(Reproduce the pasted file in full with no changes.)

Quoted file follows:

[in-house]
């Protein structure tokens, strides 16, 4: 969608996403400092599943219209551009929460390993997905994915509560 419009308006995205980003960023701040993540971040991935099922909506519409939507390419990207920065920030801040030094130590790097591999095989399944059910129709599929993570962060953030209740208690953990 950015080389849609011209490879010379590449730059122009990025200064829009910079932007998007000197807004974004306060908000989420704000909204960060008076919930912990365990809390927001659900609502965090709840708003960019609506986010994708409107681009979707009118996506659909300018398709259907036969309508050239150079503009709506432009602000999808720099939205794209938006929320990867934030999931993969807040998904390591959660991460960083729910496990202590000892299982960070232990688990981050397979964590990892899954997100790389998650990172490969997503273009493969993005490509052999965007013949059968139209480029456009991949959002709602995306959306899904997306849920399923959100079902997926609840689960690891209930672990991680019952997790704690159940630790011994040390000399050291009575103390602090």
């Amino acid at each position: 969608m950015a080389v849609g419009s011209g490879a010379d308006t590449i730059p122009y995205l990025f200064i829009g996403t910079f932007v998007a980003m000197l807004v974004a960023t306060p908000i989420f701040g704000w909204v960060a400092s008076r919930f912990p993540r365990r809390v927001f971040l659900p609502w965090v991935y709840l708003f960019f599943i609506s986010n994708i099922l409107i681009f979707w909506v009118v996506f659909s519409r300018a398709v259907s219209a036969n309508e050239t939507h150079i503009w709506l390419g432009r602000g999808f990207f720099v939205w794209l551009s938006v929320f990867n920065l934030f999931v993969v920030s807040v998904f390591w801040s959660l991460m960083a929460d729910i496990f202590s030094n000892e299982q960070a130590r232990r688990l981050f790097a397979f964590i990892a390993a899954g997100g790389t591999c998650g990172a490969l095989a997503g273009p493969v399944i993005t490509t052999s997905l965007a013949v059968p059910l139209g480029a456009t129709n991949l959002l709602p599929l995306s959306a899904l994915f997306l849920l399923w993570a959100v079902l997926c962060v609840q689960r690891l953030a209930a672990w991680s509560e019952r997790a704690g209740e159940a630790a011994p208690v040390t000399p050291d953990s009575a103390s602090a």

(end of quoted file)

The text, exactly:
[in-house]
């Protein structure tokens, strides 16, 4: 969608996403400092599943219209551009929460390993997905994915509560 419009308006995205980003960023701040993540971040991935099922909506519409939507390419990207920065920030801040030094130590790097591999095989399944059910129709599929993570962060953030209740208690953990 950015080389849609011209490879010379590449730059122009990025200064829009910079932007998007000197807004974004306060908000989420704000909204960060008076919930912990365990809390927001659900609502965090709840708003960019609506986010994708409107681009979707009118996506659909300018398709259907036969309508050239150079503009709506432009602000999808720099939205794209938006929320990867934030999931993969807040998904390591959660991460960083729910496990202590000892299982960070232990688990981050397979964590990892899954997100790389998650990172490969997503273009493969993005490509052999965007013949059968139209480029456009991949959002709602995306959306899904997306849920399923959100079902997926609840689960690891209930672990991680019952997790704690159940630790011994040390000399050291009575103390602090």
């Amino acid at each position: 969608m950015a080389v849609g419009s011209g490879a010379d308006t590449i730059p122009y995205l990025f200064i829009g996403t910079f932007v998007a980003m000197l807004v974004a960023t306060p908000i989420f701040g704000w909204v960060a400092s008076r919930f912990p993540r365990r809390v927001f971040l659900p609502w965090v991935y709840l708003f960019f599943i609506s986010n994708i099922l409107i681009f979707w909506v009118v996506f659909s519409r300018a398709v259907s219209a036969n309508e050239t939507h150079i503009w709506l390419g432009r602000g999808f990207f720099v939205w794209l551009s938006v929320f990867n920065l934030f999931v993969v920030s807040v998904f390591w801040s959660l991460m960083a929460d729910i496990f202590s030094n000892e299982q960070a130590r232990r688990l981050f790097a397979f964590i990892a390993a899954g997100g790389t591999c998650g990172a490969l095989a997503g273009p493969v399944i993005t490509t052999s997905l965007a013949v059968p059910l139209g480029a456009t129709n991949l959002l709602p599929l995306s959306a899904l994915f997306l849920l399923w993570a959100v079902l997926c962060v609840q689960r690891l953030a209930a672990w991680s509560e019952r997790a704690g209740e159940a630790a011994p208690v040390t000399p050291d953990s009575a103390s602090a």